By Julie Vargo, Editorial Contributor
Florida’s balmy breezes, sandy beaches and relaxed vibe are an invitation to bare our feet. But slipping off our shoes to join the unshod masses has its pros and cons.
On the plus side, going barefoot helps improve foot strength, circulation, posture and balance by restoring your natural gait. “Being barefoot helps provide better control of your foot position striking the ground,” says Dr. Lori Grant, a foot and ankle specialist with Orlando Health Physician Associates. “Since you use more muscles, ligaments and tendons when barefoot, you also strengthen your feet and improve foot mechanics.”
On the other hand, if you’re not used to walking barefoot, going shoeless can put painful pressure on foot joints. Without protective footwear, feet are also more susceptible to injuries, infections and fungi like athlete’s foot.
Some folks shuck their shoes the moment they get home in favor of house slippers. While cultural for many, ditching shoes at the door also helps keep the house cleaner. Remember, whatever you step on outside — from pet waste to street dirt — comes home on the bottom of your shoes.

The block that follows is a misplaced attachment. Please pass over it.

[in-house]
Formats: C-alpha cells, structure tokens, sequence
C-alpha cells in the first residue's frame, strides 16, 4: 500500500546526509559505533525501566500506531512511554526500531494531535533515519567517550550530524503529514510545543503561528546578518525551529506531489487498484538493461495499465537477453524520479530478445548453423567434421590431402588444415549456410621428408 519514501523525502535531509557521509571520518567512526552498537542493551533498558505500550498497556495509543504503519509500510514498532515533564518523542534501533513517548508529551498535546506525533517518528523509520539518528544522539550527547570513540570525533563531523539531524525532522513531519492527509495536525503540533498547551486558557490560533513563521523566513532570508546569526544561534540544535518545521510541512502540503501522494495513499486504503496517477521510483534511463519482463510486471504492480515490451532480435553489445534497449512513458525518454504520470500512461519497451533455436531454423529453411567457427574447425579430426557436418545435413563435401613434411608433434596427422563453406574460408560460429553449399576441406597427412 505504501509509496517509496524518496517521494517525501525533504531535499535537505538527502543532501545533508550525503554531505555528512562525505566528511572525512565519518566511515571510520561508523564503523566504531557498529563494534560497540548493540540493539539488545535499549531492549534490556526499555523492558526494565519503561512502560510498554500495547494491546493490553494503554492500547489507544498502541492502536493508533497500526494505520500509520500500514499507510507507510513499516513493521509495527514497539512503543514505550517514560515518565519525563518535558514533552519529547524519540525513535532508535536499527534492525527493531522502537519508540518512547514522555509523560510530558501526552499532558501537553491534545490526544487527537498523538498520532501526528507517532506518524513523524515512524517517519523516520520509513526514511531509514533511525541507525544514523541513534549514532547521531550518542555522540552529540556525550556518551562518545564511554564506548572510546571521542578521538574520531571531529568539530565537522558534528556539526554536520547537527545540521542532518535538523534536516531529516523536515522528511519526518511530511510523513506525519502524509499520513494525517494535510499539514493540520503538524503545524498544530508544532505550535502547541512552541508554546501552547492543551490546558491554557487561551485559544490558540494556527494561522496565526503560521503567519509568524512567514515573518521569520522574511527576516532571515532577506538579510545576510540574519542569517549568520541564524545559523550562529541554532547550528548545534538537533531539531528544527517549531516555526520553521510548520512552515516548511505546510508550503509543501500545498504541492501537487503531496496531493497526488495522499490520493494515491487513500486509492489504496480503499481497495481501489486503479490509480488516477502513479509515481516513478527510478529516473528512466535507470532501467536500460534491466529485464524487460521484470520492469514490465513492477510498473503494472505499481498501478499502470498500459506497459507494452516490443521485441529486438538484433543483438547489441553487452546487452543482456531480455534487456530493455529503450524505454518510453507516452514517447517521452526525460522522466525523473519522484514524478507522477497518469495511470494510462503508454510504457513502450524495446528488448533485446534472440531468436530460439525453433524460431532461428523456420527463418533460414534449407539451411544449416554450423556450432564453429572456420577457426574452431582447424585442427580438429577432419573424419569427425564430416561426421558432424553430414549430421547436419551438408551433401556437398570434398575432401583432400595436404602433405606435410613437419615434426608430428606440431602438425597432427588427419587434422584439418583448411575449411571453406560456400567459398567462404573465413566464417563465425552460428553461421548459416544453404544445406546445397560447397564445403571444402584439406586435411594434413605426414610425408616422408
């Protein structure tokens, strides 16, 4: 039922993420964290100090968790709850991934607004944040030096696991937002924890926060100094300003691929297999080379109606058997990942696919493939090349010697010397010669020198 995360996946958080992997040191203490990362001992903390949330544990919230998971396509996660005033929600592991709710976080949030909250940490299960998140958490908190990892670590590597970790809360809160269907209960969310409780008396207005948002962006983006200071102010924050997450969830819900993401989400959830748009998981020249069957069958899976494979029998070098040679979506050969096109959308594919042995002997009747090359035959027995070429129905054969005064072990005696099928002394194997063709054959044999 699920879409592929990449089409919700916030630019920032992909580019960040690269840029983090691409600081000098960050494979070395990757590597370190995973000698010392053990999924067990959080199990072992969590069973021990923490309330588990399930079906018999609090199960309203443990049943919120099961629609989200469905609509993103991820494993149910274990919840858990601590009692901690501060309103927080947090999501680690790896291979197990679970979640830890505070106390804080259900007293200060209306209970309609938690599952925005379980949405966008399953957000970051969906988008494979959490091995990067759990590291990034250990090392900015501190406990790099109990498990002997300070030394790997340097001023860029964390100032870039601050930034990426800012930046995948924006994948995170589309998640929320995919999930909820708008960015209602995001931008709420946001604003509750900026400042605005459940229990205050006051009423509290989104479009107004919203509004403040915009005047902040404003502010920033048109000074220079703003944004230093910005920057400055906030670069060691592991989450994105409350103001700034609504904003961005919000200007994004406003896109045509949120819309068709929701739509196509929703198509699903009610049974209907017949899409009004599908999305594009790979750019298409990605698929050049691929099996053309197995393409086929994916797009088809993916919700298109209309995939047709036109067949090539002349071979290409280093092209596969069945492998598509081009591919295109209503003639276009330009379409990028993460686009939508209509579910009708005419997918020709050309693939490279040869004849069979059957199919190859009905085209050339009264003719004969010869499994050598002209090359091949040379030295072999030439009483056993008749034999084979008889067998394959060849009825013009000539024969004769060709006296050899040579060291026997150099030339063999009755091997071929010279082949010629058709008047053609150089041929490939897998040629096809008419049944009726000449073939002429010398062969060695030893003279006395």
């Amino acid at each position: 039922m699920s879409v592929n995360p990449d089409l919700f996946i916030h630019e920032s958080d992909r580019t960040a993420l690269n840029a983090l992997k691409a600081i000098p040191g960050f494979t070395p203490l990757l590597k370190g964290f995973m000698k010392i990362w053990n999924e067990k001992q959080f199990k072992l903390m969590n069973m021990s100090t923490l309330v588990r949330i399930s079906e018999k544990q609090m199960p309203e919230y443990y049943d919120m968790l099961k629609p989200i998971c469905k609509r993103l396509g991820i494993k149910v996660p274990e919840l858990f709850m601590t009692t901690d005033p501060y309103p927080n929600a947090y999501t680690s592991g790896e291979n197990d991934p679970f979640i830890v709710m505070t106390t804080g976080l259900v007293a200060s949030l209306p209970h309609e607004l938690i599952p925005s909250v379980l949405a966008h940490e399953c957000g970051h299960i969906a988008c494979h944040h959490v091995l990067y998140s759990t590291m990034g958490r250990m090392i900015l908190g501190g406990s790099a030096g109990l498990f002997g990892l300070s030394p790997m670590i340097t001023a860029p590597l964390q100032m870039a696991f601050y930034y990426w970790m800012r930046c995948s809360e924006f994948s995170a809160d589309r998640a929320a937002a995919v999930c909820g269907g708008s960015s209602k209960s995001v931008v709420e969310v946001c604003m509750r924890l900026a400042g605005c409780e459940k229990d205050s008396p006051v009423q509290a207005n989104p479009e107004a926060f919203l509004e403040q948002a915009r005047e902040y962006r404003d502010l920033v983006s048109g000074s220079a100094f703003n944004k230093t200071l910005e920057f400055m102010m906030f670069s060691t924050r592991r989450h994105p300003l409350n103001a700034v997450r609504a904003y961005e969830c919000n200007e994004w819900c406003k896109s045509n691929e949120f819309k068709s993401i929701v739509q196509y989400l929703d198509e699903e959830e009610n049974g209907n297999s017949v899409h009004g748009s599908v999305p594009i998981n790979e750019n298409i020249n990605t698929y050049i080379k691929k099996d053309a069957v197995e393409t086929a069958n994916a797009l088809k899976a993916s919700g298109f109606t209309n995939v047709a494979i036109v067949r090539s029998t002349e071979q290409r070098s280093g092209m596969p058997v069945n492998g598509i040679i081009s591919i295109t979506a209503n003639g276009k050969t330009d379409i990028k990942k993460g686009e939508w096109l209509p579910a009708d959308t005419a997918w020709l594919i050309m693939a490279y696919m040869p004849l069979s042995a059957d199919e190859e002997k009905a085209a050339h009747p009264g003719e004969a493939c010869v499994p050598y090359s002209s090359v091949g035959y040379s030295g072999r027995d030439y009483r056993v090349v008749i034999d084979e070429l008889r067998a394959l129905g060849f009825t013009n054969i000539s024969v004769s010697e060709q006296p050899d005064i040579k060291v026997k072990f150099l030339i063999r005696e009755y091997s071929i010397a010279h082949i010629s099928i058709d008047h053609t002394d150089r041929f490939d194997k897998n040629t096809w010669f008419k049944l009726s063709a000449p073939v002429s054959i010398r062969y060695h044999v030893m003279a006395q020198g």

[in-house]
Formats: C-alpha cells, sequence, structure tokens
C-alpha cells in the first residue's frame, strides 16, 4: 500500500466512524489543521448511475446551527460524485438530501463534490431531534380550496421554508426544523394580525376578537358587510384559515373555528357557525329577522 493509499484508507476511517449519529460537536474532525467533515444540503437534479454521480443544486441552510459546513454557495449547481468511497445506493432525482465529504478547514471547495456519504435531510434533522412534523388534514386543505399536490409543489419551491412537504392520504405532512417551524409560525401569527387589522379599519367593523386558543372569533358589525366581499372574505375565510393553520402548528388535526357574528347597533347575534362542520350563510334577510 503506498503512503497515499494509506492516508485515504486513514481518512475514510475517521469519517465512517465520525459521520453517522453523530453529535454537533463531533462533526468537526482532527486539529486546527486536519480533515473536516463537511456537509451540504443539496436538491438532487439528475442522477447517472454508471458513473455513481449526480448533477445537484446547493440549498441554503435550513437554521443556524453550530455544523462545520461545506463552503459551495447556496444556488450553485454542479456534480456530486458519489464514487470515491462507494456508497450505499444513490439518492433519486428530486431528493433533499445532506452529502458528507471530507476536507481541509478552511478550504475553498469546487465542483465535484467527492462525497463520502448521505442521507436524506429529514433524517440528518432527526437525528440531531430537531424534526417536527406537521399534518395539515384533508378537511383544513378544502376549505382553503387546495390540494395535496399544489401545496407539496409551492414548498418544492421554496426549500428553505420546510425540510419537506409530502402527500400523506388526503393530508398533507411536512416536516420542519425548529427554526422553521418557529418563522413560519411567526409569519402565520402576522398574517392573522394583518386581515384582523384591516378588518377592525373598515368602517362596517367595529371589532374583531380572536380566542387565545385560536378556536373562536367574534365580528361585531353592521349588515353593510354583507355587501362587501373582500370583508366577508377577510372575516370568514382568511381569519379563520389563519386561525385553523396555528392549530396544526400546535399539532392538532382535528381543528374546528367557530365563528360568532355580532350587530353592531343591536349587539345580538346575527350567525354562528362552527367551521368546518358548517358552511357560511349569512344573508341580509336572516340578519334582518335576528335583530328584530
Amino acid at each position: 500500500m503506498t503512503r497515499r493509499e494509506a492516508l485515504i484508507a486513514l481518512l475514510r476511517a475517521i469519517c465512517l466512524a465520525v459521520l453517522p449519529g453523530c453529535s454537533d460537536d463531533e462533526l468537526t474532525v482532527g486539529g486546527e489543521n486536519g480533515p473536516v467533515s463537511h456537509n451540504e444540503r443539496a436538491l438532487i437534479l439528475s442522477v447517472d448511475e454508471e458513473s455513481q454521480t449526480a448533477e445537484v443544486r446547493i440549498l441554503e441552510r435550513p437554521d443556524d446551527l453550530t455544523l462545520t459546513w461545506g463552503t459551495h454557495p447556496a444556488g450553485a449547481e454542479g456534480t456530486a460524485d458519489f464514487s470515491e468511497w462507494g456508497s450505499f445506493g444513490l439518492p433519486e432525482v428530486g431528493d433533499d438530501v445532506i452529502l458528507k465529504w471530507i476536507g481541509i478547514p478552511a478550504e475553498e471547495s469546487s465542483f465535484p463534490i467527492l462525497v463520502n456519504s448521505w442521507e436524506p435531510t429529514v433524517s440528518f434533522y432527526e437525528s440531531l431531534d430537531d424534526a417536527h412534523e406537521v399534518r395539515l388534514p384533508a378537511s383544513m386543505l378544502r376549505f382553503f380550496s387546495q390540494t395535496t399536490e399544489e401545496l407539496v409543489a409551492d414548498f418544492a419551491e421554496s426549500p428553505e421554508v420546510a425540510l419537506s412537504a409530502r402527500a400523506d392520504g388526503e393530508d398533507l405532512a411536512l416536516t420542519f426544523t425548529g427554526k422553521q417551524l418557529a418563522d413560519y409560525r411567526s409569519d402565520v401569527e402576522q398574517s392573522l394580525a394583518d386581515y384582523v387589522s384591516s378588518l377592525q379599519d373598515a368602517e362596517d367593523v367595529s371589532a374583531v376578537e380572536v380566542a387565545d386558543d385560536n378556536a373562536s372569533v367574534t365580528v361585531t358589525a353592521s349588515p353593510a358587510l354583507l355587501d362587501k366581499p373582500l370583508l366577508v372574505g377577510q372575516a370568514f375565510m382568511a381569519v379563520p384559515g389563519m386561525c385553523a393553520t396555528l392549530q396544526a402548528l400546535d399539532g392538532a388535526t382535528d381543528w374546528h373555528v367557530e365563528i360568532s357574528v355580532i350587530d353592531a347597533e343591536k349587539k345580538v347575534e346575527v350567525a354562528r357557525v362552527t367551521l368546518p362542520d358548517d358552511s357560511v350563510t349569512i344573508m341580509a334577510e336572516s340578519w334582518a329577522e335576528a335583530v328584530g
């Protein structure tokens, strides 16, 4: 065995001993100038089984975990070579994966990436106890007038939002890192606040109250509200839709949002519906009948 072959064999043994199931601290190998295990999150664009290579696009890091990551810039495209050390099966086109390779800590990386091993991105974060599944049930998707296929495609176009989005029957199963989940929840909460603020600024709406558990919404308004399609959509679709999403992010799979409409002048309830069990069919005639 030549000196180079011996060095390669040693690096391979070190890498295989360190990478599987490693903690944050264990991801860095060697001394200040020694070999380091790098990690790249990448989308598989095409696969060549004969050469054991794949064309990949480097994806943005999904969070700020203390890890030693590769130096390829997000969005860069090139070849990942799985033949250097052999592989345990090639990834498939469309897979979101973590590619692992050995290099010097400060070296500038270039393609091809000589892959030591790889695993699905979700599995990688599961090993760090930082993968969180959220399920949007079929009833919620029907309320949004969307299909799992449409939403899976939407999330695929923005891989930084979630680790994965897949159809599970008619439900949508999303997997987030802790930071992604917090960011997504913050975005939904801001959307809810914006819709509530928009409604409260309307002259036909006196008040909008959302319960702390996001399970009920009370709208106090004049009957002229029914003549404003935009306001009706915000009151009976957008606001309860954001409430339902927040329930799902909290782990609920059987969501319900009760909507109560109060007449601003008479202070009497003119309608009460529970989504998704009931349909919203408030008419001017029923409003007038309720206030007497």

Whether you dare to bare or stay laced up, practicing proper foot care is essential.
- Apply sunscreen to bare feet before heading outside.
- Choose well-fitting, supportive shoes.
- Avoid extremes. Flat, thin shoes lack shock absorption. High heels can cause tendon issues, bunions or hammertoes.
- If you have diabetes, circulation problems or neuropathy, see a podiatrist yearly.
- Keep feet clean and dry.
- Check for cuts or blisters daily.
- Buy exercise shoes designed for your foot type and sport.